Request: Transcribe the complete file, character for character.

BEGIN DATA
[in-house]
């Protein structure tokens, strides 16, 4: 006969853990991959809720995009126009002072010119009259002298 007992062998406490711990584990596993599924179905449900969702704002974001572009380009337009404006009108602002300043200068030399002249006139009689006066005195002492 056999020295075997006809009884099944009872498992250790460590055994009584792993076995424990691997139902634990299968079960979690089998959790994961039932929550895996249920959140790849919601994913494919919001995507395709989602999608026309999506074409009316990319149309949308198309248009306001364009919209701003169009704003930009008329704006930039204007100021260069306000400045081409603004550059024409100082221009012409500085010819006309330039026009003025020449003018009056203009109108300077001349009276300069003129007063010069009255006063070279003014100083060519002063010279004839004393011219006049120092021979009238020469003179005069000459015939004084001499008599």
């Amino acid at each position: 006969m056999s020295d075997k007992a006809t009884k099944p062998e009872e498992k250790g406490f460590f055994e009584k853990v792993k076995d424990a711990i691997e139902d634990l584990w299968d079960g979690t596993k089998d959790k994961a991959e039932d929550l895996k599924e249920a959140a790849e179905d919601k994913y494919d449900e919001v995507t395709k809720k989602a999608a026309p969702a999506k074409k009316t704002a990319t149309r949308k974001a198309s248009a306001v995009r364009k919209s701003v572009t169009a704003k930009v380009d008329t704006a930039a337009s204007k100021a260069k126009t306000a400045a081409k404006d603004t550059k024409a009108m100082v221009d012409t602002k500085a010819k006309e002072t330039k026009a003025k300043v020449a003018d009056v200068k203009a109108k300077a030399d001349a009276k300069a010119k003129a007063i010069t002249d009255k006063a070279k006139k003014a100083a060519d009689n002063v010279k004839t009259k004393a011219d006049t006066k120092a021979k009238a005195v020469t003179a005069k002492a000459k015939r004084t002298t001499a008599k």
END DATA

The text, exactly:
[in-house]
């Protein structure tokens, strides 16, 4: 006969853990991959809720995009126009002072010119009259002298 007992062998406490711990584990596993599924179905449900969702704002974001572009380009337009404006009108602002300043200068030399002249006139009689006066005195002492 056999020295075997006809009884099944009872498992250790460590055994009584792993076995424990691997139902634990299968079960979690089998959790994961039932929550895996249920959140790849919601994913494919919001995507395709989602999608026309999506074409009316990319149309949308198309248009306001364009919209701003169009704003930009008329704006930039204007100021260069306000400045081409603004550059024409100082221009012409500085010819006309330039026009003025020449003018009056203009109108300077001349009276300069003129007063010069009255006063070279003014100083060519002063010279004839004393011219006049120092021979009238020469003179005069000459015939004084001499008599």
């Amino acid at each position: 006969m056999s020295d075997k007992a006809t009884k099944p062998e009872e498992k250790g406490f460590f055994e009584k853990v792993k076995d424990a711990i691997e139902d634990l584990w299968d079960g979690t596993k089998d959790k994961a991959e039932d929550l895996k599924e249920a959140a790849e179905d919601k994913y494919d449900e919001v995507t395709k809720k989602a999608a026309p969702a999506k074409k009316t704002a990319t149309r949308k974001a198309s248009a306001v995009r364009k919209s701003v572009t169009a704003k930009v380009d008329t704006a930039a337009s204007k100021a260069k126009t306000a400045a081409k404006d603004t550059k024409a009108m100082v221009d012409t602002k500085a010819k006309e002072t330039k026009a003025k300043v020449a003018d009056v200068k203009a109108k300077a030399d001349a009276k300069a010119k003129a007063i010069t002249d009255k006063a070279k006139k003014a100083a060519d009689n002063v010279k004839t009259k004393a011219d006049t006066k120092a021979k009238a005195v020469t003179a005069k002492a000459k015939r004084t002298t001499a008599k």